The settlement of Jimmo v. Sebelius, Docket No. 11-cv-17 (D.Vt., January 18, 2011), a nationwide class-action lawsuit, has resulted in a significant change in Medicare coverage rules. Under the settlement, Medicare will scrap a decades-old practice that required beneficiaries to show medical or functional improvement before Medicare would pay for skilled nursing and therapy services. Now, under the settlement, Medicare will pay for skilled nursing and therapy services if they are needed to “maintain the patient’s current condition or prevent or slow further deterioration,” regardless of whether the patient’s condition is improving.

On January 18, 2011, the Center for Medicare Advocacy and Vermont Legal Aid filed the Jimmo v. Sebelius lawsuit on behalf of five Medicare enrollees and the National Multiple Sclerosis Society, the Parkinson’s Action Network, the Paralyzed Veterans of America, the National Committee to Preserve Social Security and Medicare, and the American Academy of Physical Medicine and Rehabilitation. The lawsuit was filed against Kathleen Sebelius, the Secretary of Health and Human Services, as the official responsible for implementing and enforcing the Medicare program.

The aim of the lawsuit was to terminate the application of the Medicare “improvement standard.” Under the “improvement standard,” Medicare coverage of skilled nursing care and therapy services requires a beneficiary to be improving. Coverage is denied when a beneficiary has “plateaued,” is “medically stable,” has a condition which is “chronic,” or needs services for “maintenance only,” on the grounds that the beneficiary needs only custodial care, which Medicare does not cover. According to the plaintiffs in the Jimmo v. Sebelius case, the “improvement standard” imposes an improper requirement that is not supported by Medicare law. That is, it is not necessary to improve in order to get coverage under the law and related regulations. Rather, plaintiffs claimed that Medicare provides coverage for health care and services that are “reasonable and necessary for the diagnosis or treatment of illness or injury.” Plaintiffs also alleged that the use of the “improvement standard” was illegal and resulted in the termination, reduction, or denial of coverage for thousands of Medicare beneficiaries who are most in need of care. Plaintiffs sought declaratory, injunctive and mandamus relief to terminate application of the “improvement standard” and to provide remedies to those illegally denied coverage.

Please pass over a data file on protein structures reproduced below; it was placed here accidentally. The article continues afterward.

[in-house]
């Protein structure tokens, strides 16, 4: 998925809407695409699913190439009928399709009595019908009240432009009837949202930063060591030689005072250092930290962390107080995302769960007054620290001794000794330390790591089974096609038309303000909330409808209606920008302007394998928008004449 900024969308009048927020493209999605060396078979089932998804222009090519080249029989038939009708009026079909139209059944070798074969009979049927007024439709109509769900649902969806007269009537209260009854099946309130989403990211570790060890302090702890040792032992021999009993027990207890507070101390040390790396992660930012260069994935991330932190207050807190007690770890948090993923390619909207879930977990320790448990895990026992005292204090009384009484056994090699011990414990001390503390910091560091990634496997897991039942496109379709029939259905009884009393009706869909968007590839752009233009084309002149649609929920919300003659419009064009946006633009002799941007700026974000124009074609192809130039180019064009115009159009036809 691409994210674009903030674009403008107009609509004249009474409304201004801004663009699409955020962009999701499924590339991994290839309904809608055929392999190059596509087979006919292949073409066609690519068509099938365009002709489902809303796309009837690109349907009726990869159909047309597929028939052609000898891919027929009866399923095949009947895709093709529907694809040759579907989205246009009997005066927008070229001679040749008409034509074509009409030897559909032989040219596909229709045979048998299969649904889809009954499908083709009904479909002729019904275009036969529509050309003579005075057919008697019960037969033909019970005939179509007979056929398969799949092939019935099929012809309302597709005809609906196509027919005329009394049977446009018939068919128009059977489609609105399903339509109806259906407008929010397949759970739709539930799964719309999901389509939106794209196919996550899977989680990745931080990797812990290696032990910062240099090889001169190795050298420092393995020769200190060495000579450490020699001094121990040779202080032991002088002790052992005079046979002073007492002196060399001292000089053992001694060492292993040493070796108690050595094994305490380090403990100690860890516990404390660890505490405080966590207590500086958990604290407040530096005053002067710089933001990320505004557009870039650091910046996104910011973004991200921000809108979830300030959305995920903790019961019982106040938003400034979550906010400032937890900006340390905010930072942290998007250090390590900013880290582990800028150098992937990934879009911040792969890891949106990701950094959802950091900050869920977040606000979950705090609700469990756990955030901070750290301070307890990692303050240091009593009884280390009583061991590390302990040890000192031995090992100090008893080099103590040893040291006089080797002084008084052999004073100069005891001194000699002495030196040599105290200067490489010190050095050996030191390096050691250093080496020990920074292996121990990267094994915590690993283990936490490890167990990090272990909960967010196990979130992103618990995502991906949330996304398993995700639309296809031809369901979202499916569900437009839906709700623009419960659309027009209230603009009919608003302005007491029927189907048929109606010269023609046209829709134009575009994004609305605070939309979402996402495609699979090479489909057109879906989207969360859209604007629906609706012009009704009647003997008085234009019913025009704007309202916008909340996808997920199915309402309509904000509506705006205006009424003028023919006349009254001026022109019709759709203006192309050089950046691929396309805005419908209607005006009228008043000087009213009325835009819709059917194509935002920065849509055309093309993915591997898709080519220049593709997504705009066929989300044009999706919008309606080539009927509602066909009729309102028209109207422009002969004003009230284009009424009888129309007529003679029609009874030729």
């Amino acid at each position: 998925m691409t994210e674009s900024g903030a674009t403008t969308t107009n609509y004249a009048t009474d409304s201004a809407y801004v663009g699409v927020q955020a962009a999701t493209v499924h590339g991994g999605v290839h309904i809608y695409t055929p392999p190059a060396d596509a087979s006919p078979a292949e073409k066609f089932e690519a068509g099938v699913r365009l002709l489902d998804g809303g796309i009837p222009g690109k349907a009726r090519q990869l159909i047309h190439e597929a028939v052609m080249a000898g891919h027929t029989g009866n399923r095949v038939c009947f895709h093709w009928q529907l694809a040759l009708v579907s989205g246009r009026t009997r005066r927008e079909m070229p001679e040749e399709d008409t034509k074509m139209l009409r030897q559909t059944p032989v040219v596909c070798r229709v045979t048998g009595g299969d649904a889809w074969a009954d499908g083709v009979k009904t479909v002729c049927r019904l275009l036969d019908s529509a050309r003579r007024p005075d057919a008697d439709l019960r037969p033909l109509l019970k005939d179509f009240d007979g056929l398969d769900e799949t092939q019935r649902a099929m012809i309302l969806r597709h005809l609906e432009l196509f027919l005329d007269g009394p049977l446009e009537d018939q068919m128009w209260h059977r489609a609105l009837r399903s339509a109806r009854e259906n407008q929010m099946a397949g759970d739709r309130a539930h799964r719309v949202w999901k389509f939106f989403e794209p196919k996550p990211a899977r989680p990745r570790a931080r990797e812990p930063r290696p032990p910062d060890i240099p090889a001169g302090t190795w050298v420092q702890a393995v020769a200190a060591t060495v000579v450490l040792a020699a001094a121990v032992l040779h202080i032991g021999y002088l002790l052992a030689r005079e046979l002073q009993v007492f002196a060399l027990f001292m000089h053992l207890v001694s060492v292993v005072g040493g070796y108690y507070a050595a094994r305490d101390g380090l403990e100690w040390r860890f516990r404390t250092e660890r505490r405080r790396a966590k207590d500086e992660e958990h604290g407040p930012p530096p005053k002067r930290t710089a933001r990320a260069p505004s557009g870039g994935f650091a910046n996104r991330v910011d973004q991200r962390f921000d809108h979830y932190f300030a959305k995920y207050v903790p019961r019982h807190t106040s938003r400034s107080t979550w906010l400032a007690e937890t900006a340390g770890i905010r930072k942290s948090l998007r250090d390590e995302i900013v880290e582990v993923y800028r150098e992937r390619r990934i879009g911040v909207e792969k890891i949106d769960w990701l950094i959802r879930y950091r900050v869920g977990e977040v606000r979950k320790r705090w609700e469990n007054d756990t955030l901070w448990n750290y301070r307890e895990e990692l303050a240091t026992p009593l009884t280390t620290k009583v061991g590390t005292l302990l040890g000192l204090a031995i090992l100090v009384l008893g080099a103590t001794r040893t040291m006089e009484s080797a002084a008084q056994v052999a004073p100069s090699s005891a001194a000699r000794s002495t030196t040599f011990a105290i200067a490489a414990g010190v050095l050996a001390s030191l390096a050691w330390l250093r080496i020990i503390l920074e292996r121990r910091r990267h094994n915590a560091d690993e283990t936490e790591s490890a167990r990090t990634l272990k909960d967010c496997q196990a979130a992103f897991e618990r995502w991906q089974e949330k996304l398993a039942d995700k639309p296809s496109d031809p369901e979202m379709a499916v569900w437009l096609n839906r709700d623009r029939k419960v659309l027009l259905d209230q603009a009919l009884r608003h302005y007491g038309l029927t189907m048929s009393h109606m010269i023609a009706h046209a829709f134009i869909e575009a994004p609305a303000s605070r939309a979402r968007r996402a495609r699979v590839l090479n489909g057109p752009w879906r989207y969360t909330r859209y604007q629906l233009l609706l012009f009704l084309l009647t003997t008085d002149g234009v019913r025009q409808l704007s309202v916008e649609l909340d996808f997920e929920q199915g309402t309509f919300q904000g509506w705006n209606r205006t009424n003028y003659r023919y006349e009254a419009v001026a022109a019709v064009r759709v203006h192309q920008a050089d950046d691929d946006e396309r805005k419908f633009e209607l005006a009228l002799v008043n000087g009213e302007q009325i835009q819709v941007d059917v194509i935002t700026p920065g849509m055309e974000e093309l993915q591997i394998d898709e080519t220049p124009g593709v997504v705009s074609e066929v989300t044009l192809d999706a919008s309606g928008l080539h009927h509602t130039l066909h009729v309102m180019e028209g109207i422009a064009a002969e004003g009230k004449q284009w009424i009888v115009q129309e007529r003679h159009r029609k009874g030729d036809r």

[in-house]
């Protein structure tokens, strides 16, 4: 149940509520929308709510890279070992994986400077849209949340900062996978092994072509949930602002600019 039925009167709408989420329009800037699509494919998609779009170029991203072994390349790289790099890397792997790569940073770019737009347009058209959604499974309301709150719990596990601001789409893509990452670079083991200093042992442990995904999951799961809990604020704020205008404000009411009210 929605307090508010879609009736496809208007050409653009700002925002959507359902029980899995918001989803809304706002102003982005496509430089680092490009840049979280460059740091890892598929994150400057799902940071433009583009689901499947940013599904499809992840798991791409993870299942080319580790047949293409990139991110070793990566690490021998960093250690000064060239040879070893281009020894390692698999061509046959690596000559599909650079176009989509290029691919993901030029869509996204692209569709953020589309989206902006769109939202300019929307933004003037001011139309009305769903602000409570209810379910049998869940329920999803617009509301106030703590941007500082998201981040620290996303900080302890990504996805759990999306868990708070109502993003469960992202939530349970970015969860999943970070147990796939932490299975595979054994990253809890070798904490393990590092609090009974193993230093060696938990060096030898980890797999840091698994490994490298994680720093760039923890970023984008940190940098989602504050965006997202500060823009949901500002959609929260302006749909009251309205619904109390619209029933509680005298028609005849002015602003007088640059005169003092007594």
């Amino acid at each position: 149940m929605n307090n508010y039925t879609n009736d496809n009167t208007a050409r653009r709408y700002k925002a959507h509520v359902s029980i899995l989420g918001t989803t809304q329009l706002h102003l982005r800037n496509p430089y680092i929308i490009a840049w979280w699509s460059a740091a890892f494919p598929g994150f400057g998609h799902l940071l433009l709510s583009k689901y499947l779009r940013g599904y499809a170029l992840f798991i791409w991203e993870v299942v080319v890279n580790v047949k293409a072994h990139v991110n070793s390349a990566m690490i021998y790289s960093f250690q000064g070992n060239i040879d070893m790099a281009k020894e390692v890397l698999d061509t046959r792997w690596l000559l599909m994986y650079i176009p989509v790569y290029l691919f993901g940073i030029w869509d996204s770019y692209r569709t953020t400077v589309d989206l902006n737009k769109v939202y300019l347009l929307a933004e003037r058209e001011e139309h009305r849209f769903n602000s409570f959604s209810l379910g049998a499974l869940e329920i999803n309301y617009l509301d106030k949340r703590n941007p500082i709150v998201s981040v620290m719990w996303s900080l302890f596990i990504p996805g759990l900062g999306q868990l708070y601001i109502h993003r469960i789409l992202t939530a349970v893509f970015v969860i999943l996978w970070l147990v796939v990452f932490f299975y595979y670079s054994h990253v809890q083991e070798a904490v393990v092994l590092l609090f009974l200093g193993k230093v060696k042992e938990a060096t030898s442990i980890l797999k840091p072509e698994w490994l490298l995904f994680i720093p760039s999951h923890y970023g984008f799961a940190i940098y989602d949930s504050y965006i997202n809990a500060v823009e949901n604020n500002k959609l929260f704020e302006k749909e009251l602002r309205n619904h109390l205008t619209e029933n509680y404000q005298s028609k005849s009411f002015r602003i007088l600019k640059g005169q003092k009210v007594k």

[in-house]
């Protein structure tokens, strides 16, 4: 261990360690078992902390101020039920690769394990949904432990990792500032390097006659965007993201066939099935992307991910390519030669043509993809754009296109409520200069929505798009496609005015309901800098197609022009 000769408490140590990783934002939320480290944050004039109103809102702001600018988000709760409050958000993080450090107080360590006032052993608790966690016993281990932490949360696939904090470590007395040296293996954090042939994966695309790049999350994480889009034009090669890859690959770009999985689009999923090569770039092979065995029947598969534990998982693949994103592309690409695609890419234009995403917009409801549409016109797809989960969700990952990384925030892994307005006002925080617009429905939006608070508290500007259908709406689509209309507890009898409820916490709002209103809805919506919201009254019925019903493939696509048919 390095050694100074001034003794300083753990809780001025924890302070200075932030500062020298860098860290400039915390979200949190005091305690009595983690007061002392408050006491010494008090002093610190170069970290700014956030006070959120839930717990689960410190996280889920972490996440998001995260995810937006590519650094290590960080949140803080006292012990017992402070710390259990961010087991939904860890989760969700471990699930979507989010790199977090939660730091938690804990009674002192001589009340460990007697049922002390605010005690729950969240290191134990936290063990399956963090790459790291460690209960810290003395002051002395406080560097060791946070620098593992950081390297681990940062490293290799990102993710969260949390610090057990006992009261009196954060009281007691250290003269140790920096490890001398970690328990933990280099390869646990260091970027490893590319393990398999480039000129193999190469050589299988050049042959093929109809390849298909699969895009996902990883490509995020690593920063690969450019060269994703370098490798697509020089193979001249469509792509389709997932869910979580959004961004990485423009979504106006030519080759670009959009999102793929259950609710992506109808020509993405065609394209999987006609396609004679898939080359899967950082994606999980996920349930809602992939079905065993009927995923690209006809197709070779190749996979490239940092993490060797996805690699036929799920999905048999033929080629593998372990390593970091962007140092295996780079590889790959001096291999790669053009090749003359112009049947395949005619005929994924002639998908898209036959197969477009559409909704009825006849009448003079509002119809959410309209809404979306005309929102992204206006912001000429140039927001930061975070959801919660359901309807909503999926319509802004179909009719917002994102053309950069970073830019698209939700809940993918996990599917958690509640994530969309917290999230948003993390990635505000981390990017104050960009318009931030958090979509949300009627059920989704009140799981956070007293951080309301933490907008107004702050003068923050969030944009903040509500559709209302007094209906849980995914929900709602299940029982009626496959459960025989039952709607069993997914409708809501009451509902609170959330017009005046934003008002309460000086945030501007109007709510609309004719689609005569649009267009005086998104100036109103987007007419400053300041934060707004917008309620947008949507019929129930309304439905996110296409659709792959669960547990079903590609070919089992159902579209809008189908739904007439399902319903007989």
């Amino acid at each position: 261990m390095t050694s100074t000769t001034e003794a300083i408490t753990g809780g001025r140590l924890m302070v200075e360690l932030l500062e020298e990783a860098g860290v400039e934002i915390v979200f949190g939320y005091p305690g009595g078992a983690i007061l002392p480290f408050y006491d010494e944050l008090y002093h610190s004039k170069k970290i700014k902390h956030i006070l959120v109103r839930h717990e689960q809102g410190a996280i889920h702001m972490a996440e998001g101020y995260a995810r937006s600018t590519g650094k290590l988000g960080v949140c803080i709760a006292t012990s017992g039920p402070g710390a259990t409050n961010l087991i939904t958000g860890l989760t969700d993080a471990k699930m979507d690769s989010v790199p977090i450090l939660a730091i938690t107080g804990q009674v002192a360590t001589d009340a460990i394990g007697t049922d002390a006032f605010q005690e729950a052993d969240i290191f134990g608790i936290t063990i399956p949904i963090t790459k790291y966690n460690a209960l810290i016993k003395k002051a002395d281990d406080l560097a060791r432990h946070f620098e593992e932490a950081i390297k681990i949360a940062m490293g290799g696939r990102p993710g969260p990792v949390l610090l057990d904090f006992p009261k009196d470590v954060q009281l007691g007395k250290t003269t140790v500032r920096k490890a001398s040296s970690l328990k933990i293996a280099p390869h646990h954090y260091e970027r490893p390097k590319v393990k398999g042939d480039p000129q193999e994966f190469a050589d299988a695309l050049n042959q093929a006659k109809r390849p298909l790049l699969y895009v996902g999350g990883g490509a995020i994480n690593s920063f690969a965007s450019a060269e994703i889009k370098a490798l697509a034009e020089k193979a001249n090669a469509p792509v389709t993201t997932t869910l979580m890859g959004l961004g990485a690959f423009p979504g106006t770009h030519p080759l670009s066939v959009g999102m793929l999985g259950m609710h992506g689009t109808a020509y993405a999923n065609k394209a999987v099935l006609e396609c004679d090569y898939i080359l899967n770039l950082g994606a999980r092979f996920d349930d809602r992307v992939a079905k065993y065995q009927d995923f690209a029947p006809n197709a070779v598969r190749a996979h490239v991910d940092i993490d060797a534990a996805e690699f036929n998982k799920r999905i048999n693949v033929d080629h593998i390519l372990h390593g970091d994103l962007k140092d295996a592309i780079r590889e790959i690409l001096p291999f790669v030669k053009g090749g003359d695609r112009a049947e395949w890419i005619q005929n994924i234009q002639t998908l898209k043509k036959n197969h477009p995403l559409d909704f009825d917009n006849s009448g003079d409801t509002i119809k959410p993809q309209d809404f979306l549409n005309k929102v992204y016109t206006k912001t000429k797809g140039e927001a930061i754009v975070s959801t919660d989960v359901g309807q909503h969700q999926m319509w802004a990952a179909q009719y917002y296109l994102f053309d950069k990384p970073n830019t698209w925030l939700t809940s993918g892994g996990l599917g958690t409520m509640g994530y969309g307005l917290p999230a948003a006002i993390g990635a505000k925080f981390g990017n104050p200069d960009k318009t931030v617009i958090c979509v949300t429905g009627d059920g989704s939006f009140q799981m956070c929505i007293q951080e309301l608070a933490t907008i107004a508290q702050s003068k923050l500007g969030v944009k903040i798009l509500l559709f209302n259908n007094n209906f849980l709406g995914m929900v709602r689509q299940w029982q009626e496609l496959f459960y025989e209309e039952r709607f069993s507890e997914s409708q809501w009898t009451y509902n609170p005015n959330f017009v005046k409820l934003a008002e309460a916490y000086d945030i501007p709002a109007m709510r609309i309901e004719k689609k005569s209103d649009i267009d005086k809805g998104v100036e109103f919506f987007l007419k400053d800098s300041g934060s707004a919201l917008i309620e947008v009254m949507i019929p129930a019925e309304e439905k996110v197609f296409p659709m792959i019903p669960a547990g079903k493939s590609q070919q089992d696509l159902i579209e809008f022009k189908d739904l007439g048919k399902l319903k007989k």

After the plaintiffs filed an amended complaint, the government filed a motion to dismiss, claiming the court lacked jurisdiction over the plaintiffs’ claims and that plaintiffs failed to state a claim for which relief could be granted.  Oral argument on the motion to dismiss was held on July 14, 2011.  On October 25, 2011, the court denied the government’s motion to dismiss.  The Secretary then filed an answer to the amended complaint.  The court stayed proceedings in the lawsuit after the parties asked for an opportunity to engage in settlement discussions. In July 2012, the parties informed the court that they had an agreement in principle, and a proposed written settlement agreement was submitted to the court earlier this month. If the court approves the proposed agreement, the Medicare Benefit Policy Manual will be revised to eliminate any suggestion that continued coverage is dependent on the beneficiary showing medical or functional improvement.

The settlement could help people with chronic conditions like Alzheimer’s disease, Parkinson’s disease, multiple sclerosis, strokes, spinal cord injuries and brain trauma.

The proposed settlement agreement filed with the court:  Proposed Settlement Agreement.

New York Times article on the settlement: Settlement Eases Rules for Some Medicare Patients

Center for Medicare Advocacy website:

UPDATED ON JANUARY 24, 2013: The Settlement Agreement in the Jimmo v. Sebelius case was approved by a federal judge today at the conclusion of a scheduled fairness hearing, ending Medicare’s  longstanding practice of requiring beneficiaries to show a likelihood of improvement in order to receive coverage of skilled care and therapy services. The Order Granting Final Approval is annexed hereto.